“I’M BORED” ……. That is a phrase that can bring abject terror to a parent’s heart. Does this make you feel guilty, feeling that you should have timetabled that spare thirty minutes with a class on advanced origami skills? Does this boredom mean endless moaning, whinging and attention seeking? Does it place a burden on parents to entertain “Blue Peter” fashion or, will it lead to something better?
As parents we often see children’s boredom as a failure; we have failed to schedule, we have failed to give them opportunity, we have failed to entertain. As a result we over-schedule our children’s lives hurtling them from one thing to the next, piano lessons, karate, a tutor, tennis and of course advanced origami …. Giving them so many opportunities that they rarely have time to perfect any skill, they do not have time to calmly do homework, mealtimes get rushed, essential general conversations and bonding does not happen in the telling them that they need to practise the trombone and ensure that they have done the extra tutor’s homework.
Let’s travel back in time, back to when you were children. We have all grown up with different experiences due to our age so please bear with me as I draw some examples.
Think back to a time when iPlayer, Sky, Netflix and Amazon Prime did not exist, there were just a couple of channels on TV mainly showing what you didn’t want to see. Perhaps you had access to a video player and you were fortunate enough to own some videos – or you had hired them from Blockbusters. But watching those was more of a treat, not the norm. What did you do? Perhaps you played with teddies, toy animals or dolls – not the ones that we have now that speak, do tricks and coo, but inanimate non-responsive toys. What games did you play? Maybe you had Lego, that was simply a box of bricks, not a kit to make into the Millennium Falcon or Hogwarts – what did you build? There was no kindle and no mobile phone or tablet for face time calls and games so what did you do?
I believe that “back in the day” our childhood lives were simpler and free from clutter and this enabled us to grow in different ways. Not having endless television, or electronic games to play, meant that we had to entertain ourselves, parents were busy working so it was down to us. We played in the garden and found woodlice under stones, built dens and played with teddies and dolls We created scenarios perhaps a vet or a doctor’s surgery – aspirational play. Maybe Little Ted was a spy; the princess had scared off the dragon and the prince decided that he wanted to go into construction and build a great monument with the lego. Nothing told us how to play, we didn’t have a preconceived idea about what the voices sounded like, where the story would go or what our construction had to look like. Our imaginations were free. We were not bored. These prolonged periods of unscheduled time were, in fact, essential for our development, they encouraged us to be pro-active and creative.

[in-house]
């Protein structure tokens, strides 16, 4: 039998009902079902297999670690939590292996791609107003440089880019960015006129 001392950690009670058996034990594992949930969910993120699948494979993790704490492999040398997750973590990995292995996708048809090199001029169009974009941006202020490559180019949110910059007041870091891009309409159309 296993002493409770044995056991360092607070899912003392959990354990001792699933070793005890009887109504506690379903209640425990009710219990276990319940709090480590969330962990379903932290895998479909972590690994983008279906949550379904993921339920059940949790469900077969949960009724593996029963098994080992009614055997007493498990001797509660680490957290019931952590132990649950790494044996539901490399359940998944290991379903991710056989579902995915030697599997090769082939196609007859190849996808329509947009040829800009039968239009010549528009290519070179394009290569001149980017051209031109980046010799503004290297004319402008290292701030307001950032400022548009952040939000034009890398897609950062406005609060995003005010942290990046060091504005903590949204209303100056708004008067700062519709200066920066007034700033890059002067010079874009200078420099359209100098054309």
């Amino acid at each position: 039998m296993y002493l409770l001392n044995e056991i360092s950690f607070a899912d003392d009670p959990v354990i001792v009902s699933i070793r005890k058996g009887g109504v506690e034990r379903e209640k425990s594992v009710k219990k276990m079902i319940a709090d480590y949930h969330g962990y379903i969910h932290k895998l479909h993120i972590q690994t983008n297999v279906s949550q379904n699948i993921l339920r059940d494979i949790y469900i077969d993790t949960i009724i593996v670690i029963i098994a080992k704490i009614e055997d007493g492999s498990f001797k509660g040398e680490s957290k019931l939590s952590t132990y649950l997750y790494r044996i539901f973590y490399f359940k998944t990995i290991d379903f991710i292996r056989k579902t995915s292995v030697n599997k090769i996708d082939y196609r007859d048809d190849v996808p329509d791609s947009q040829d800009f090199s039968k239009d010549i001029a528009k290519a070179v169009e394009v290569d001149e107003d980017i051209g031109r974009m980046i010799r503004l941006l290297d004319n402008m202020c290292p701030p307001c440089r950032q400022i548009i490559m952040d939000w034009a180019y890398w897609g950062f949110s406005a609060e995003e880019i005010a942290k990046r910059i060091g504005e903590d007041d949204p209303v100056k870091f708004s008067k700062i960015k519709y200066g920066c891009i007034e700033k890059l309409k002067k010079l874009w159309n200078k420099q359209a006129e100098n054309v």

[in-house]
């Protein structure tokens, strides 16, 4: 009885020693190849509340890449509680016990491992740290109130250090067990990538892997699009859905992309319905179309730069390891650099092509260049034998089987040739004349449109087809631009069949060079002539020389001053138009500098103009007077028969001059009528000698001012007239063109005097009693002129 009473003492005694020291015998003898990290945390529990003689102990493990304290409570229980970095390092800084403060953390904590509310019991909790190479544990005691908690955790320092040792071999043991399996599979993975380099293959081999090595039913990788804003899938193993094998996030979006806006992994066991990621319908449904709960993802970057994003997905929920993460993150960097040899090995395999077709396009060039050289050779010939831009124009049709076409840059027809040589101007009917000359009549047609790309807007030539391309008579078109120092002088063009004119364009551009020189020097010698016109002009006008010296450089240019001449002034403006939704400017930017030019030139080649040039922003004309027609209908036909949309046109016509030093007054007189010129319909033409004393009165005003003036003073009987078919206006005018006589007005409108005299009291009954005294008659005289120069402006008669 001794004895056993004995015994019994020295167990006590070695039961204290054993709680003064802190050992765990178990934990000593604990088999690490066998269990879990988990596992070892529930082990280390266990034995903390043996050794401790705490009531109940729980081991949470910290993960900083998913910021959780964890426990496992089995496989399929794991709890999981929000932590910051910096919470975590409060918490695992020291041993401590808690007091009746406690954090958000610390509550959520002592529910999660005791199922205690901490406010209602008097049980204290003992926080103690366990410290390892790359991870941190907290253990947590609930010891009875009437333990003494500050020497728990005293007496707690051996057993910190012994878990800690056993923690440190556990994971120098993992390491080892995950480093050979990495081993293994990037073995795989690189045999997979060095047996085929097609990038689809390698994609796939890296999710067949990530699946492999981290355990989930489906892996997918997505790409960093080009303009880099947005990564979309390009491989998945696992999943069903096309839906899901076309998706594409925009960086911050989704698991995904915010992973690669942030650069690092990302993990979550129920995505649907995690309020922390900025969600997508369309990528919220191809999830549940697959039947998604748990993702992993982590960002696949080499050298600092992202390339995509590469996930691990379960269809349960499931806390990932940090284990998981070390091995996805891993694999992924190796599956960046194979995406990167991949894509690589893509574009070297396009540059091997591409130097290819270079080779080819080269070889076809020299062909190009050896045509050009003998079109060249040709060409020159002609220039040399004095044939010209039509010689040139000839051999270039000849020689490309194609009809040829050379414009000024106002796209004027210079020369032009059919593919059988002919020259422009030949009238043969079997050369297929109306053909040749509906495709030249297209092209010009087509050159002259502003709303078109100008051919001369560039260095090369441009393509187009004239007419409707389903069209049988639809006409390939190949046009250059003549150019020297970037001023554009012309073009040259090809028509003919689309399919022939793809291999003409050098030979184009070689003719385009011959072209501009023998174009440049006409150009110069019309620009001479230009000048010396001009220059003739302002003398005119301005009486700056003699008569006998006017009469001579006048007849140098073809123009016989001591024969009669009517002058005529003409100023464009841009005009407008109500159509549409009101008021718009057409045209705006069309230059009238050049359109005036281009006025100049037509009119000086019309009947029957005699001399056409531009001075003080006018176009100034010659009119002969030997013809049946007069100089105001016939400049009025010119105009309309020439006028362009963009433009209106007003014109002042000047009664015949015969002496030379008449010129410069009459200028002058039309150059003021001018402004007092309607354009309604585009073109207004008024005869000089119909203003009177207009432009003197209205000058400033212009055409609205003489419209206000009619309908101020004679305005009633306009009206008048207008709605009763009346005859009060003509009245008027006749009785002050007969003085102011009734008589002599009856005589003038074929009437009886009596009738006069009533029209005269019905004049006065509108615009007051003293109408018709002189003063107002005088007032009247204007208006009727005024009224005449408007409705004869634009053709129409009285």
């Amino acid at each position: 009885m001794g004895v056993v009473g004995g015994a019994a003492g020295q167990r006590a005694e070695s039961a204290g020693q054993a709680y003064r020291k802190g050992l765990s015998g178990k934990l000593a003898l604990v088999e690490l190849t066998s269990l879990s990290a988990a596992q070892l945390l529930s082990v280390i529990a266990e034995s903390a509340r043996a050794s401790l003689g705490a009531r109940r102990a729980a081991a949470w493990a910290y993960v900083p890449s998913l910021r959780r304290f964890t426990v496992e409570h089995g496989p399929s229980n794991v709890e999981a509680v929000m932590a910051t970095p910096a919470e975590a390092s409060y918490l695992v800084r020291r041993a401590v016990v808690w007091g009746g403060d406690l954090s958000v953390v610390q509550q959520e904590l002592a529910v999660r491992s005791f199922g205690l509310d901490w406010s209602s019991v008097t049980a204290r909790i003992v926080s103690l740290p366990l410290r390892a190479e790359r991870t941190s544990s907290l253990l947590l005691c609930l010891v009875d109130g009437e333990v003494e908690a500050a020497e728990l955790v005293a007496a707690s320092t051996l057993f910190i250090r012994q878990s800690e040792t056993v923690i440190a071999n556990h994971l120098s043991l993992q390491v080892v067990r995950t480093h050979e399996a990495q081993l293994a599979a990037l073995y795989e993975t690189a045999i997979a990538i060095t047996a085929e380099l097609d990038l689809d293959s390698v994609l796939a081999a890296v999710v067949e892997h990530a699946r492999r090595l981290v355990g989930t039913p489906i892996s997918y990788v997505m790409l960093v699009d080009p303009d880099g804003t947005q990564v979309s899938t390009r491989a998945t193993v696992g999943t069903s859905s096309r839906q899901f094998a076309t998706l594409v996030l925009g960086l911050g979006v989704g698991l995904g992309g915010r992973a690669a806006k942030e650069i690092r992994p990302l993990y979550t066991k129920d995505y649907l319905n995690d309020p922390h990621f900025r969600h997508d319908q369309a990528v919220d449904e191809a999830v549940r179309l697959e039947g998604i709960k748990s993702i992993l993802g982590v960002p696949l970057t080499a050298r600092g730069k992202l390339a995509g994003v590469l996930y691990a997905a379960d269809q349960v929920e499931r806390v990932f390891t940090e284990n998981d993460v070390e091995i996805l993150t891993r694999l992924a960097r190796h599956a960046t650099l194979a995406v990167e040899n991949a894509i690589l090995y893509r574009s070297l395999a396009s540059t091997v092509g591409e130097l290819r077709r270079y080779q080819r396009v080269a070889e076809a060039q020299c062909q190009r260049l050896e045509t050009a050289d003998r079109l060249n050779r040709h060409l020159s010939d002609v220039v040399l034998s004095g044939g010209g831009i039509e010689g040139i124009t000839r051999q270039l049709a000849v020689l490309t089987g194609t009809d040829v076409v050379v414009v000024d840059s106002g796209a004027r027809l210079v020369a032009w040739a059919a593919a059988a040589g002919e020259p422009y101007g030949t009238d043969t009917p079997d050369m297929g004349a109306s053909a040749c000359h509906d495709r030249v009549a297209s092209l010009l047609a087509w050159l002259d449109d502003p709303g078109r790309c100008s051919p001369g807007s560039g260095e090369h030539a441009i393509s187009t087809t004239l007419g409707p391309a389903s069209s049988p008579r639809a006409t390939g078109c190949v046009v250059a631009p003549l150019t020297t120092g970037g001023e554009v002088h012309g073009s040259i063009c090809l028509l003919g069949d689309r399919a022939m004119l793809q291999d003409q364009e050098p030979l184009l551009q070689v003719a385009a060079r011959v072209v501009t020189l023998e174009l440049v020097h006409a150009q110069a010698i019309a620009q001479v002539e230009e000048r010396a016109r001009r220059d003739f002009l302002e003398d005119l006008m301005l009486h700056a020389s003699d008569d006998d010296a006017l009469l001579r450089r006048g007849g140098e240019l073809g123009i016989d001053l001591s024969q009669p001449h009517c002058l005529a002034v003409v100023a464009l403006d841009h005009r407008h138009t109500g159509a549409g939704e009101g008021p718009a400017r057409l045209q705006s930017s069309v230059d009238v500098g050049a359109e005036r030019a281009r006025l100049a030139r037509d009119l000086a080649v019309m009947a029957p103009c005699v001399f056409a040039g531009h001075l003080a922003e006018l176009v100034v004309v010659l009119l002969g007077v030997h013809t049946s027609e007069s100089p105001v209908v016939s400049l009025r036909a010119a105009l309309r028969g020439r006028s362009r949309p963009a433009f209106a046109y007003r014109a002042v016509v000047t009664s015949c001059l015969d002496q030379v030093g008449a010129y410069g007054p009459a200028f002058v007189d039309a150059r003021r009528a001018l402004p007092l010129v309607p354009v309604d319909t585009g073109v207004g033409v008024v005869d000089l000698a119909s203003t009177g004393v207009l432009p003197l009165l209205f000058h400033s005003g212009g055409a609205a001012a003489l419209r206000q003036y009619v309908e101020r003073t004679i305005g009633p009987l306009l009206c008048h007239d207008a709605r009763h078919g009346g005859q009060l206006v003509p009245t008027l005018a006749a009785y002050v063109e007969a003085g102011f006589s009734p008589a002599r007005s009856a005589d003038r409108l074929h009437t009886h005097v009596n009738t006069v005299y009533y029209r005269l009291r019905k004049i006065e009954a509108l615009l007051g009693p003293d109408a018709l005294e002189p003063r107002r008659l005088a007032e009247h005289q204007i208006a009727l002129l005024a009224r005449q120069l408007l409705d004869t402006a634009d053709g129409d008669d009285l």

Boredom can lead to frustrations and whining a bit like going through cold turkey until you figure it out. Then the human natural response kicks in. Innovation, creating games, writing stories, acting things out which in turn develops imagination, broader thinking and problem solving. We built things, and when they went wrong, we built them again, and again, reflecting and refining each time until we created something with which we were satisfied.
When we allow children to get bored, they learn to be self-motivated, self-starters, they practise decision making – what amazing life skills to possess, skills that will really help them in business when they are adults – the sorts of skills you are looking for in people when you seek to employ.
Were those children of thirty years ago different? I don’t think so. I believe the difference was in belief. Those generations of parents believed that children were responsible for managing themselves and their time, but now there seems to be pressure on parents to manage every aspect of their children’s day. There is no time for boredom, no time for imagination and that is a great loss to our children.
I ask you to pause for a moment. When do your children get the chance to sit, to process their day, to think through any issues and remember their joys? When do they have that time to relax and allow their brain to process their learning? These “chill skills” are important for children to develop their self- awareness, to regulate their mood, they are essential for children’s calming and their wellbeing.
L P Hartley begins his book, “The Go-Between” with the sentence,“The past is a foreign country, they do things differently there.” All those years ago, we did do things differently and it is what has made us into the strong, resourceful people that we are today, but let’s take the best of those days and integrate them into all the great opportunities that we have today.